Paul Lamar Hunter is the 19th of 21 children born to James and Louise Hunter. In 2012, he became the 1st in his family to graduate from college, earning a Bachelor of Science Degree in Business Administration from Upper Iowa University. He also became the 1st author in his family with his book No Love, No Charity: The Success of the 19th Child. His book was recently adapted into a screenplay.
As I interviewed Paul for this Father’s Day story, I wondered how a man who grew up in the inner city of Racine, Wisconsin beat the odds and experienced the success of having his story profiled in newspaper and magazine publications across the world. When I interviewed him, I found that he has a positive story that will encourage the hearts of men who grew up in the inner city under problematic circumstances.
Q: What kind of relationship did you have with your father?
I only had 8 years with my father before he was killed in a car crash that devastated my siblings and me. My family already had broken hearts and spirits, grieving the death of my brother, Thomas, who died in a fire a year earlier. My dad worked 2 jobs to provide for his children, but still found time for us. I will always remember him giving us hugs and kissing on our cheeks.
Q: It is very clear that being a father is an extremely important role in your life. What attributes do you feel are critical to being a successful father and what advice would you give to fathers?
I am the father of 4 children and I am their biggest fan who will always cheer for them. When my children were younger, I would constantly build them up with positive words and would say that they are champions in my eyes. No other success can compensate for not being present in your children’s lives. You must be a positive influence, encourage them, and instill values of confidence, integrity, and a strong work ethic.
I believe that men are builders of their families, especially in the inner city community, because of the extreme needs. You are your children’s Father, not their friend. Too many parents today want to become their children’s friend and it hurts the relationship. Fathers, your children have friends. They are looking for love, time, guidance, structure, discipline and someone to listen to them and give them positive feedback because it can help them throughout their lives.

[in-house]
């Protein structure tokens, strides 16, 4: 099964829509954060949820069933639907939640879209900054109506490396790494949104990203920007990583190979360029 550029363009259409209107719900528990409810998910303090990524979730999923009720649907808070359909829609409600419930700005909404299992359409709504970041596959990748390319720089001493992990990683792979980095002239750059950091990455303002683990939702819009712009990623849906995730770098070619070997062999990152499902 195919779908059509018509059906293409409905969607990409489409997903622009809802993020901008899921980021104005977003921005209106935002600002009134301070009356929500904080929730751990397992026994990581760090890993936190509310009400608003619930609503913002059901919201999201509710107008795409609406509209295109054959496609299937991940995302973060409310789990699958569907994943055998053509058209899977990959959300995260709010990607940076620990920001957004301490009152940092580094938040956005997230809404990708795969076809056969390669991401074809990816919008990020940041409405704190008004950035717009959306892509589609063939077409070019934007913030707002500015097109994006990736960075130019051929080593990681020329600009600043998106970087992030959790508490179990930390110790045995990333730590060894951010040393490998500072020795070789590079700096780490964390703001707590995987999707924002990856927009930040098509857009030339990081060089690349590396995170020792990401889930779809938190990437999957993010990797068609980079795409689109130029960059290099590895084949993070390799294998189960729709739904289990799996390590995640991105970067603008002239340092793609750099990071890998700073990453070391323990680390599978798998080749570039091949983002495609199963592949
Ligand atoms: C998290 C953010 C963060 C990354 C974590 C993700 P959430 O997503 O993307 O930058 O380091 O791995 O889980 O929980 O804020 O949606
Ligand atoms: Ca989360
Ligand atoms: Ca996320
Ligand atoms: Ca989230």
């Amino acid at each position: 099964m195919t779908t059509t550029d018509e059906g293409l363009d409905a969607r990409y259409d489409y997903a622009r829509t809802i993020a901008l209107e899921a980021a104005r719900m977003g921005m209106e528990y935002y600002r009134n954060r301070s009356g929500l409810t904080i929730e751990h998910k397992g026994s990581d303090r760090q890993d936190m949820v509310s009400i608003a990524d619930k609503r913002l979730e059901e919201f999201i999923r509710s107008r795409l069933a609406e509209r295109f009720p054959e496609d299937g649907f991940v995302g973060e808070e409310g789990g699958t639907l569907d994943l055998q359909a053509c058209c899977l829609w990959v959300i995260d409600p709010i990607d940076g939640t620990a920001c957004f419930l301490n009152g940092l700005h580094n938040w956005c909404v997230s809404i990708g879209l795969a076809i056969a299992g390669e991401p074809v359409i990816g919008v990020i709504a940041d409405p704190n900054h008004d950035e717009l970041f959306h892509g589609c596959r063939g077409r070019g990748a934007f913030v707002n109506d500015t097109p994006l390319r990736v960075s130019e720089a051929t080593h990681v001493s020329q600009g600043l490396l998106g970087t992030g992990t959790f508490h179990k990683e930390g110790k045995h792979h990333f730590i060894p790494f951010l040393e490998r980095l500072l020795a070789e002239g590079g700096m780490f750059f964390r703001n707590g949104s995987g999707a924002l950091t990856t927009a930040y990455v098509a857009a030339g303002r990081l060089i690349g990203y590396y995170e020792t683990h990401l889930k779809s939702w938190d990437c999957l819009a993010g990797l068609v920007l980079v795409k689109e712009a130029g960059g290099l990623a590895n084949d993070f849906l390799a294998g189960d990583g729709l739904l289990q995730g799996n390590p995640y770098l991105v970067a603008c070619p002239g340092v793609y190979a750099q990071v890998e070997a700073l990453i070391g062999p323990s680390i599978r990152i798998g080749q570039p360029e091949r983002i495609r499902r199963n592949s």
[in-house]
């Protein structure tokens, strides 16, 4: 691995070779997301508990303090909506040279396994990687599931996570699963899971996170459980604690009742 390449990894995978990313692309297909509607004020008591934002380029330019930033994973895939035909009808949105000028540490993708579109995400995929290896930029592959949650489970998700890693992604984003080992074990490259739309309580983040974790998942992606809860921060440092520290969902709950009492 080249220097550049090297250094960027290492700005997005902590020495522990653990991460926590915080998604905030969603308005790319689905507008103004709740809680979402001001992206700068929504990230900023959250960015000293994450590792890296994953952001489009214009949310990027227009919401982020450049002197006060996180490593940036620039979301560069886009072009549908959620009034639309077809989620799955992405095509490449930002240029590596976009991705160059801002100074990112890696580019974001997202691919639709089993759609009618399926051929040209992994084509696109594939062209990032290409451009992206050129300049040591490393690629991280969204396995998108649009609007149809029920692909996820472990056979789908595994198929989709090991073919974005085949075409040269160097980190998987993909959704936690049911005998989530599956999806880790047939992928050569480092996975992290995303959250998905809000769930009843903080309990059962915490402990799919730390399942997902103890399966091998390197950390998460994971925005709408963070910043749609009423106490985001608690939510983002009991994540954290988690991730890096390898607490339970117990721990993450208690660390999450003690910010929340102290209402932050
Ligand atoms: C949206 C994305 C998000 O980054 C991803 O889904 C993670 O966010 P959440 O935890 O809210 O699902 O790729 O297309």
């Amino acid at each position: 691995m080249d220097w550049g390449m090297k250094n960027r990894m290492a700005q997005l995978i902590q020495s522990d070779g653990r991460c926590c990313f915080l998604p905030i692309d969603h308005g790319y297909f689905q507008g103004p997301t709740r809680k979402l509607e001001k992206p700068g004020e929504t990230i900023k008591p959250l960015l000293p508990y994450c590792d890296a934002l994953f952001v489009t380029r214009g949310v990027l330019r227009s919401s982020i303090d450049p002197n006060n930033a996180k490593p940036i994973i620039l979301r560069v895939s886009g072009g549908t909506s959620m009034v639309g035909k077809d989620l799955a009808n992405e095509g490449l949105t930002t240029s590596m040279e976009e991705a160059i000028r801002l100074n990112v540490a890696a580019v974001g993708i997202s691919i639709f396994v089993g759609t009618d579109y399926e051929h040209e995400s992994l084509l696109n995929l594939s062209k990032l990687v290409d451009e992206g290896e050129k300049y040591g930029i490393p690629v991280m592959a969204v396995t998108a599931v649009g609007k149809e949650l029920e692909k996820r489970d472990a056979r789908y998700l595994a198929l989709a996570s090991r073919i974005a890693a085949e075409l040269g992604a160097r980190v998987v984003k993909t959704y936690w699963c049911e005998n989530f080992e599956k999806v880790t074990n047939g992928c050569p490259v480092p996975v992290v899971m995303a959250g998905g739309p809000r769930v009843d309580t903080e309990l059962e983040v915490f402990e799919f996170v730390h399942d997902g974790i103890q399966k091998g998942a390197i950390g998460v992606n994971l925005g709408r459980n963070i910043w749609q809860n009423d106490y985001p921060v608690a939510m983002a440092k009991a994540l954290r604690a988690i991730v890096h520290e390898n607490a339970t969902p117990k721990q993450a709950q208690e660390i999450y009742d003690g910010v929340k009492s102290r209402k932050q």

Q: As the first to graduate from college in your family, it is clear education is important to you. In fact, you call yourself a diplomat of education. What does that mean?
A Diplomat of Education is someone who actively promotes education. In the Hunter family, my father was an advocate of education and strongly believed we should challenge our minds. Men should promote education in the home and in the community. Whenever people of color see other people of color succeed, it gives them the hope and courage to set meaningful goals, as well.
As a father, I think it’s important to read with your kids and help cultivate an educational plan. Too many young people in the inner city believe it is okay not to pursue an education but it’s not. Read and you will achieve success in the world!
Q: You didn’t head to college after graduating from high school. It was something you did later in life as a father. How did that decision impact your family?
No one in my family had considered college before that. I overcame the odds to become the 1st of 20 siblings and 63 grandchildren to graduate from college. It showed my children that with faith and determination, one can overcome poverty, neglect, and personal tragedies to better their lives. It taught them to dream for something that had previously been considered unattainable.
Q: I understand that you are available for motivational speaking engagements? How does one contact you and where can we find your book?
Yes, I am available for speaking engagements and would love to visit organizations to share my story of beating the odds in the inner city. My book can be purchased at Barnes and Noble.com and Amazon.com. Please visit my website at www.paullamarhunter.com.